Purpose of reviewNeurophysiology is a complex network of cellular, electrical, and vascular systems which function to maximize neuronal functioning and brain performance. The brain exists in a closed system made up of parenchyma, cerebrospinal fluid, and blood with any increase in volume leading to a corresponding decrease in one of the components. Once these compensatory mechanisms are exhausted, there is a precipitous increase in the intracranial pressure leading to decreases in cerebral perfusion and resulting ischemia. The cerebral vasculature has significant control over the total volume of blood and regional flow throughout the brain via autoregulation. Through this process, blood flow is tightly regulated to prevent fluctuations and is coupled precisely with metabolic demand. Moreover, oxygen delivery and aerobic respiration are essential for proper brain functioning and can become deranged in various disease states leading to cellular injury and death.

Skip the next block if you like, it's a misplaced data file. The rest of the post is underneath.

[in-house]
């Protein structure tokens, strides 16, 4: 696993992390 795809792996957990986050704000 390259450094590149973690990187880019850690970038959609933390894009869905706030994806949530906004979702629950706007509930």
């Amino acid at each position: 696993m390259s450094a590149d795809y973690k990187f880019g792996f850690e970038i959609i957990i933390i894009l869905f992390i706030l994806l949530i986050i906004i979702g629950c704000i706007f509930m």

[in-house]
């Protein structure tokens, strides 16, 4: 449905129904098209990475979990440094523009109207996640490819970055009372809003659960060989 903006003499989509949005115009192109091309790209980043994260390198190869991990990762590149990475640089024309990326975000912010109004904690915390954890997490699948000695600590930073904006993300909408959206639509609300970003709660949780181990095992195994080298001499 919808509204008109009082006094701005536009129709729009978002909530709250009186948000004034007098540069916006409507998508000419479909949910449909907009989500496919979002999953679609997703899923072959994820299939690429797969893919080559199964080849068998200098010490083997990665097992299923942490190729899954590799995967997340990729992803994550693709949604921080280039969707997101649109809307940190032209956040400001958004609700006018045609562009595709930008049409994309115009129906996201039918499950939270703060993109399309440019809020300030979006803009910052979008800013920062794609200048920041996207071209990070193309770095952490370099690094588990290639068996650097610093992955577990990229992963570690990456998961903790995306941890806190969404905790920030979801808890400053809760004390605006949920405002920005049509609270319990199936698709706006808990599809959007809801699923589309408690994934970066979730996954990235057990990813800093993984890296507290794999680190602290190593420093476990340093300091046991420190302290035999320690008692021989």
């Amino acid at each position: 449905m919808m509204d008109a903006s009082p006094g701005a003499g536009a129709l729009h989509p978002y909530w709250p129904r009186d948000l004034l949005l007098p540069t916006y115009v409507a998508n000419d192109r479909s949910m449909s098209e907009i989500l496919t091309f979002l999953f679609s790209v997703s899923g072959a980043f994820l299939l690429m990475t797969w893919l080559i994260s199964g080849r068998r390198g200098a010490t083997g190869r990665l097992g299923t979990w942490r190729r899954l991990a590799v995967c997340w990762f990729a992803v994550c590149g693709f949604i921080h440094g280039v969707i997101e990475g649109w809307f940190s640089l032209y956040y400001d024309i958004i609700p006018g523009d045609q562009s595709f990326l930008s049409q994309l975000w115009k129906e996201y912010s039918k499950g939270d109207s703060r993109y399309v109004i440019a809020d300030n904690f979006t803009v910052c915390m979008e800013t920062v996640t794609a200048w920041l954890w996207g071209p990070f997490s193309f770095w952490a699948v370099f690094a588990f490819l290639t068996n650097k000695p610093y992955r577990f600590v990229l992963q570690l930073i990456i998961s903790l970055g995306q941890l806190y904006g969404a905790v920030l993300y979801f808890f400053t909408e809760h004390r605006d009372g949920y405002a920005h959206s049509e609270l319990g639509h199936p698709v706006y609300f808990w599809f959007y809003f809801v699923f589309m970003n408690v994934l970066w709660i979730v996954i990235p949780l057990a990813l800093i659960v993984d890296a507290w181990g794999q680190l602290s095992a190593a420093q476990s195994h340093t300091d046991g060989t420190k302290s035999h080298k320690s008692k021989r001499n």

Recent findingsOngoing trials have provided evidence that in addition to targeted therapy for intracranial pressure monitoring, optimizing brain tissue oxygenation and cerebral autoregulation may lead to improved clinical outcomes. An understanding of neurophysiology is not only essential for treating patients suffering from intracranial injury but also for the development of novel monitoring and therapeutic techniques.